Mixed Economic System



Next video:
Loading the player...

Many of today’s democracies operate under a mixed economic system, which combines aspects of capitalism and socialism. A mixed economy is designed to drive economic activity through capitalist ventures, while money is collected via taxation to maintain a nation’s infrastructure and offer public services, such as primary education, social welfare policies and health insurance.

The belief is that government intervention can ensure fair market competition, and humane labor standards, and offer economic safety nets for businesses and individuals, such as subsidies and minimum wage laws. Capitalism in its purest form has peaks and valleys, which can lead to financial crises, such as mass unemployment and economic depressions. Governments in mixed economies introduce fiscal or monetary policies that are intended to stimulate economic activity during economic downturns. Some examples include government work programs, quantitative easing and corporate bailouts.

Essentially, mixed economies encourage the private sector to seek profits, but monitor profit levels, and redistribute wealth in order to promote social objectives that maintain an agreeable standard of living for its citizens.

Pure capitalism dictates that the law of supply and demand sets the prices for goods and services. Pure Socialism fixes the prices through central planning. A standard mixed economy, however, allows for prices in some sectors to fluctuate with supply and demand, while it fixes prices in sectors such as energy.

The term “Mixed Economy” has been applied to a variety of nations with a hybrid system of socialist and capitalist policies. The Mixed Economy label has been applied to Western Democracies such as the United States, Canada and various Western European nations, as well as Nordic Social Democracies, which have high taxation and greater wealth redistribution for social aims; even a Communist nation like Cuba is considered to have a mixed economy by some economists.

 

Related Articles
  1. Personal Finance

    Pros and Cons of Capitalist vs Socialist Economies

    Capitalism relies on the markets. Socialism, on government planning. Each system has its pros and cons.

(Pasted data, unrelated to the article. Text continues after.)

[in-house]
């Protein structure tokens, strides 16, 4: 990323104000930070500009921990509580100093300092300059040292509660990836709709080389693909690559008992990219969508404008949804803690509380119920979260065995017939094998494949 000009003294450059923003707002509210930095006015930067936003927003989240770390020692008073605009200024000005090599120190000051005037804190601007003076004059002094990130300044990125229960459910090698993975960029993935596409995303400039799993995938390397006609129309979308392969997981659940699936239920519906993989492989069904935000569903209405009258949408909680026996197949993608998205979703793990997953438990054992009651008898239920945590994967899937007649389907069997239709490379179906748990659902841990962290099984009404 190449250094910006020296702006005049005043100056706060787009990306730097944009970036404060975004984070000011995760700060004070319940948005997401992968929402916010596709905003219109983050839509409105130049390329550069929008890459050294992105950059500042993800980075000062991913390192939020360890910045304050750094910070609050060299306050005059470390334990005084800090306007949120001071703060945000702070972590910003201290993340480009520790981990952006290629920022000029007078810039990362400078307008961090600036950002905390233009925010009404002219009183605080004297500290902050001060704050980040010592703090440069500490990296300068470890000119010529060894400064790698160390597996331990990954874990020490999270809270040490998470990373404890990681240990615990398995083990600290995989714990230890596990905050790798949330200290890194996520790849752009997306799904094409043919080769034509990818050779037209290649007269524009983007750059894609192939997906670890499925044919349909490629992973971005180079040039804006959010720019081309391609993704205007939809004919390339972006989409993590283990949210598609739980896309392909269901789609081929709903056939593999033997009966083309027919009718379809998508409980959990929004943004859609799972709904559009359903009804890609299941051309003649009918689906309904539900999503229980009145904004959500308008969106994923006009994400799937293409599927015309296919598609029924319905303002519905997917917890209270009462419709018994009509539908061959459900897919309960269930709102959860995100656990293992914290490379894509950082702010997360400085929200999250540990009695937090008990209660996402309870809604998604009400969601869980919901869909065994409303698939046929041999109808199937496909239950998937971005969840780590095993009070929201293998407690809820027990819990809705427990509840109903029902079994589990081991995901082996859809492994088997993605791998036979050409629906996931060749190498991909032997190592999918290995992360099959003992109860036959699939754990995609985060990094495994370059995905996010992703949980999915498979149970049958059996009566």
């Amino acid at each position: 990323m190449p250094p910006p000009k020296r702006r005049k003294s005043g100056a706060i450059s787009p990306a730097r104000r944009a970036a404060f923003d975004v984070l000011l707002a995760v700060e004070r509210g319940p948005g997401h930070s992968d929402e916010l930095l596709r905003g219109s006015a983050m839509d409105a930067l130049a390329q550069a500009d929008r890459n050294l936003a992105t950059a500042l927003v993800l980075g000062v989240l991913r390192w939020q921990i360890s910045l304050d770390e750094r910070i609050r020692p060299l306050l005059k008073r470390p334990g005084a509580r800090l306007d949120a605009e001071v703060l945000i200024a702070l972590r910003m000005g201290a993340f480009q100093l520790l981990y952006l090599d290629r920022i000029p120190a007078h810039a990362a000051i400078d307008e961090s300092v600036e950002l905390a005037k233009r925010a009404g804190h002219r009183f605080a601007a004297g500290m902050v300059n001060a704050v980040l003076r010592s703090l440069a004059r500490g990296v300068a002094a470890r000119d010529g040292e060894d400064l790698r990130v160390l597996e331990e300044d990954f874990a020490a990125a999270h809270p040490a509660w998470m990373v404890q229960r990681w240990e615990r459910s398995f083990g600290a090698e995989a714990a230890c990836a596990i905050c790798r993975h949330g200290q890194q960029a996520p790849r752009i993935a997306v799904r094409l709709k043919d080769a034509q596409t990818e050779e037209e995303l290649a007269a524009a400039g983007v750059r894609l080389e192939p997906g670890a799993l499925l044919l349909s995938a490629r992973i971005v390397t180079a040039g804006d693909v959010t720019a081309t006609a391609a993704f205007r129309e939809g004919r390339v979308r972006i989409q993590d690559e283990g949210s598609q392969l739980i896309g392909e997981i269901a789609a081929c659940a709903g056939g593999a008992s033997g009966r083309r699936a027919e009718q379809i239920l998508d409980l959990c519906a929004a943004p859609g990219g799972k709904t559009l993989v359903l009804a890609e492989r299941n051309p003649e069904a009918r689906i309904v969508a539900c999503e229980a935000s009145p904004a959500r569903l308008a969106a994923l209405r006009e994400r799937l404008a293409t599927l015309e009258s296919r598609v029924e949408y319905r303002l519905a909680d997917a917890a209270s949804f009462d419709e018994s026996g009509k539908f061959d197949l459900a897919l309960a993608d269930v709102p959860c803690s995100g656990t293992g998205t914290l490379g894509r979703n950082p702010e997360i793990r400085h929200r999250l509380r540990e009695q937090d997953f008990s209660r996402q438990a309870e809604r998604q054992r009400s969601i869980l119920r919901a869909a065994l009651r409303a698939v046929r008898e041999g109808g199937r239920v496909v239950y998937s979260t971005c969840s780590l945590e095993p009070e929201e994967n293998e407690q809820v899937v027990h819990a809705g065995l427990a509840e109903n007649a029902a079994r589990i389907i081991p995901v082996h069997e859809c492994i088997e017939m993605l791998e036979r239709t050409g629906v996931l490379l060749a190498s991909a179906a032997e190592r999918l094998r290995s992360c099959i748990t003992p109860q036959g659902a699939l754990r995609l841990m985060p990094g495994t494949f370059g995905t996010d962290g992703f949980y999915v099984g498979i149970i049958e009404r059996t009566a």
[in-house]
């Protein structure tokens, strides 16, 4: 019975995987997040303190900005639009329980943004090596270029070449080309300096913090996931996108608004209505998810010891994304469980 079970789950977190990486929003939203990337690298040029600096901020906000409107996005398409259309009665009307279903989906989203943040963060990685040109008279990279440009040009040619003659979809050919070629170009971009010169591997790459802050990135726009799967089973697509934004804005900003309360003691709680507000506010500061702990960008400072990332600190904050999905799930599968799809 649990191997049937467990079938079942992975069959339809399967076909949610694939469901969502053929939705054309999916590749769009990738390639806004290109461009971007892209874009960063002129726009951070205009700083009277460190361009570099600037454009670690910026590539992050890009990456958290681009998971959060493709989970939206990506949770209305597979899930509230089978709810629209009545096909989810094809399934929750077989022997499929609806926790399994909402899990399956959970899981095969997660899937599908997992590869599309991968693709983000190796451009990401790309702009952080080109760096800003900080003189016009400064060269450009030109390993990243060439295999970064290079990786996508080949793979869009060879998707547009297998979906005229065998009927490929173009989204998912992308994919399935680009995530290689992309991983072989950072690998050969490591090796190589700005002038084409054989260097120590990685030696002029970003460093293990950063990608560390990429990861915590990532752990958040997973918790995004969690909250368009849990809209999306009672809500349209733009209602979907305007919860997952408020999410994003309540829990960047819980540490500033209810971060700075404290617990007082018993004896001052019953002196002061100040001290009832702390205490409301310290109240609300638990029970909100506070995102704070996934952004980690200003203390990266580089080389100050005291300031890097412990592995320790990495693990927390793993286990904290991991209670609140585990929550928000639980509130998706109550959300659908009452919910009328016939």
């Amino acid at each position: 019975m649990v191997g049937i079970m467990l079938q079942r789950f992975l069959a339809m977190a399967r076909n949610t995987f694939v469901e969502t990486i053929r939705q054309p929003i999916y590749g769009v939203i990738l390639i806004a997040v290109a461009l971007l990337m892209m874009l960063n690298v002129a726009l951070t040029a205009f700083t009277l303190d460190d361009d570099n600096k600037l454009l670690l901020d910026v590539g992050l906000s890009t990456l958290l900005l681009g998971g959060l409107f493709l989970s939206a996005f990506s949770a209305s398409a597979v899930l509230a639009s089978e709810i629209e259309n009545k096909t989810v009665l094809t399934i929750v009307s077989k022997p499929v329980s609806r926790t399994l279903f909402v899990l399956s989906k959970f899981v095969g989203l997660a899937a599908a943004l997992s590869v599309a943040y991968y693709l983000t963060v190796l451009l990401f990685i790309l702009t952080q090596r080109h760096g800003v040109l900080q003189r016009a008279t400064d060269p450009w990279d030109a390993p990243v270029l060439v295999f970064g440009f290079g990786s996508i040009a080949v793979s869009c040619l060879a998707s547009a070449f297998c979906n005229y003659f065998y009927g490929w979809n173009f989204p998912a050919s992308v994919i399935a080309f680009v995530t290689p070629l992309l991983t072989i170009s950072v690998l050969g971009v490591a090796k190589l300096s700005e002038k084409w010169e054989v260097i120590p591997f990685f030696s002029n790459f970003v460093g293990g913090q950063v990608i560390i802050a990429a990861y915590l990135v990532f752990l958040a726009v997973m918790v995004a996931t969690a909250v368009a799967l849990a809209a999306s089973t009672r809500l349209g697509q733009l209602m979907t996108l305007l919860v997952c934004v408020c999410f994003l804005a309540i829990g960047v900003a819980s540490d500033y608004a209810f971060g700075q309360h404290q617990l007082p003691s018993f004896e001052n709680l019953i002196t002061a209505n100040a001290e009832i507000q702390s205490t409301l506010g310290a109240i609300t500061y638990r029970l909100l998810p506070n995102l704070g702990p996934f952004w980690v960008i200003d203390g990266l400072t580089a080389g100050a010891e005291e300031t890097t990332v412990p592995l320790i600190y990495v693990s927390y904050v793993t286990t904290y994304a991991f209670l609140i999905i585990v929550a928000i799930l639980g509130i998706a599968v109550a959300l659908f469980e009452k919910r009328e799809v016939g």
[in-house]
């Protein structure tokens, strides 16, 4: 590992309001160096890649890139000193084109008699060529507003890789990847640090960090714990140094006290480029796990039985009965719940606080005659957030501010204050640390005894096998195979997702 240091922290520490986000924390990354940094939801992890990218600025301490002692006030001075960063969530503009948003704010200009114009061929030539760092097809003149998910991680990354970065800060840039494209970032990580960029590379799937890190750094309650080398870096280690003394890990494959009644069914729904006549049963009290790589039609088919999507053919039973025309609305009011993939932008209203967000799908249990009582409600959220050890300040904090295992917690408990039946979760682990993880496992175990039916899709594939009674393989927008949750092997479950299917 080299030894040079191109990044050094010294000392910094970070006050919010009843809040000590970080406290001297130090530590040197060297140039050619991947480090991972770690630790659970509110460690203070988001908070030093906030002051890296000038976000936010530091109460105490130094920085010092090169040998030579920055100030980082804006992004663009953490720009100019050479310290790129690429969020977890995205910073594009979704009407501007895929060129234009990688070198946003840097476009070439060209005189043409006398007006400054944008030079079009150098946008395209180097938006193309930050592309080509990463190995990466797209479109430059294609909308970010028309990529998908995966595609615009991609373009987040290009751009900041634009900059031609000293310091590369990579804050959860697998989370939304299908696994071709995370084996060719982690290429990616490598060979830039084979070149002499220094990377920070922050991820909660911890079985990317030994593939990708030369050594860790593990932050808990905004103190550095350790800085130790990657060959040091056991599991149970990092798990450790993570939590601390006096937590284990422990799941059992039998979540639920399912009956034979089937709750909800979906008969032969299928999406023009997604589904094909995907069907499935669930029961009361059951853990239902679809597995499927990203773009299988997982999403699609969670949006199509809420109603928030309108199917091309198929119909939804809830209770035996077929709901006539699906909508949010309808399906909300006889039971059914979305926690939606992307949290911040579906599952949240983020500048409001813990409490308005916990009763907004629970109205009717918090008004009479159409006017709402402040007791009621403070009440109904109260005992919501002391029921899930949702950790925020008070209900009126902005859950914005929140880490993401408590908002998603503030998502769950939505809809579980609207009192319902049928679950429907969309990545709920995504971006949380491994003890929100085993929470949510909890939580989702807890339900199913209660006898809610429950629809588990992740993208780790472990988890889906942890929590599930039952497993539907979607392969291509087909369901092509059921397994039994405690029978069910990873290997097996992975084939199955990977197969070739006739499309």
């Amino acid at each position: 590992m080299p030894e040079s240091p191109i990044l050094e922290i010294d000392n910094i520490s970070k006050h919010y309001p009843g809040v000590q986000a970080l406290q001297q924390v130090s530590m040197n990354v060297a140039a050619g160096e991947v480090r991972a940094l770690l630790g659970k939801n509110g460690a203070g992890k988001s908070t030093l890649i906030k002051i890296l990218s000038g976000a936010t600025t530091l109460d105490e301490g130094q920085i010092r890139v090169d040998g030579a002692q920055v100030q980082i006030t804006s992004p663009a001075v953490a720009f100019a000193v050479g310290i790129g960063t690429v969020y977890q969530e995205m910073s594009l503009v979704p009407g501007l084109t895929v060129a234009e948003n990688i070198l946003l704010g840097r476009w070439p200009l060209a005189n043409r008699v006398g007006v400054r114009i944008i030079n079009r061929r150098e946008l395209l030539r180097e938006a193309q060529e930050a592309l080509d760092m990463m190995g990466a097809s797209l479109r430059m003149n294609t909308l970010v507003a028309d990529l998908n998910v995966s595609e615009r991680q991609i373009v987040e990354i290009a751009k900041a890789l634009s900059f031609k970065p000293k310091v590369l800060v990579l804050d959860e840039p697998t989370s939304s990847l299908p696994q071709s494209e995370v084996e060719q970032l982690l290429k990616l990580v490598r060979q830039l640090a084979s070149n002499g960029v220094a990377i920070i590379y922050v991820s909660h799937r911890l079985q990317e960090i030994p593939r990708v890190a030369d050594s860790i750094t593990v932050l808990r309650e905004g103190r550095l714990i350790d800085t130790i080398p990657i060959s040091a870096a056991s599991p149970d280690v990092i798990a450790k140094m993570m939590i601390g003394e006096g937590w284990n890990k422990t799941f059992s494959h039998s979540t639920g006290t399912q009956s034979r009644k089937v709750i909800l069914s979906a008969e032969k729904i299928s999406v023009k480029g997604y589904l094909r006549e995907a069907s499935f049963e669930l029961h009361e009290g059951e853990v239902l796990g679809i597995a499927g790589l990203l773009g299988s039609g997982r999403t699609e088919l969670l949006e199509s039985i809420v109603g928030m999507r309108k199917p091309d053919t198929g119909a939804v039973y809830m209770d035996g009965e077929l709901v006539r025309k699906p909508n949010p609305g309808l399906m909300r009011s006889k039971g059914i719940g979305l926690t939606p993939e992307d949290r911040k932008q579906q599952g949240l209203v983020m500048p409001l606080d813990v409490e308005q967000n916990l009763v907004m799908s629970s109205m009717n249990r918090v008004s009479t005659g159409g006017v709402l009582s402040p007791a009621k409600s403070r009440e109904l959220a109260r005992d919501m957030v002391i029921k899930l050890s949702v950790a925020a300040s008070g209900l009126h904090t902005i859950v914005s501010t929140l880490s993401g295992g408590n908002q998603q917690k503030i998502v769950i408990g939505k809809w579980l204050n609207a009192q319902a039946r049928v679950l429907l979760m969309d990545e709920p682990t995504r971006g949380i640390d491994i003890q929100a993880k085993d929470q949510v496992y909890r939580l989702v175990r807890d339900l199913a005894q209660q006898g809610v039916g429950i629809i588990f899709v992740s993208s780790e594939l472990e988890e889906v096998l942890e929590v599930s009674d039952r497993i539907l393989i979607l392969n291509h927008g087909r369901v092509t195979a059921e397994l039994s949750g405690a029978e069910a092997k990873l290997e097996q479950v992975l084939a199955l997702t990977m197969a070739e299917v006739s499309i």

2. Economics

    Market Economy

    In a market economy, economic decisions and prices are determined by market forces rather than by central planning.
  3. Economics

    Socialist Economies: How China, Cuba And North Korea Work

    What is socialist economics in the context of Cuba, China and North Korea?
  4. Economics

    Main Characteristics of Capitalist Economies

    Commerce is based on the principles of capitalism, but there are few, if any, examples of pure capitalism except in theory.
  5. Economics

    The Nordic Model: Pros and Cons

    The Nordic countries' (Sweden, Norway, Finland and Denmark) high living standards and low income disparity have captured the world’s attention.
  6. Retirement

    Introduction to Social Security

    You've probably contributed to this fund, but will you reap the benefits? Find out here.
  7. Retirement

    When Do I Stop Paying Social Security Tax?

    Almost never, unless you belong to one of these special groups.
  8. Economics

    The Difference Between Communism and Socialism

    Communism and socialism are economic and political structures that promote equality and seek to eliminate social classes.
  9. Retirement

    Americans Are Living Longer, but Social Security Is Not Catching Up

    Find out how Social Security really works, why the system is in trouble and whether retirees are simply living too long for Social Security to remain viable.
  10. Entrepreneurship

    How Social Venture Capital Is Changing the World

    Learn what social venture capital is and the ways in which it differs from traditional venture capital. Identify two leading social venture capital firms.
Hot Definitions
  1. Demand Curve

    The demand curve is a graphical representation of the relationship between the price of a good or service and the quantity ...
  2. Goldilocks Economy

    An economy that is not so hot that it causes inflation, and not so cold that it causes a recession. This term is used to ...
  3. White Squire

    Very similar to a "white knight", but instead of purchasing a majority interest, the squire purchases a lesser interest in ...
  4. MACD Technical Indicator

    Moving Average Convergence Divergence (or MACD) is a trend-following momentum indicator that shows the relationship between ...
  5. Over-The-Counter - OTC

    Over-The-Counter (or OTC) is a security traded in some context other than on a formal exchange such as the NYSE, TSX, AMEX, ...
  6. Quarter - Q1, Q2, Q3, Q4

    A three-month period on a financial calendar that acts as a basis for the reporting of earnings and the paying of dividends.
Trading Center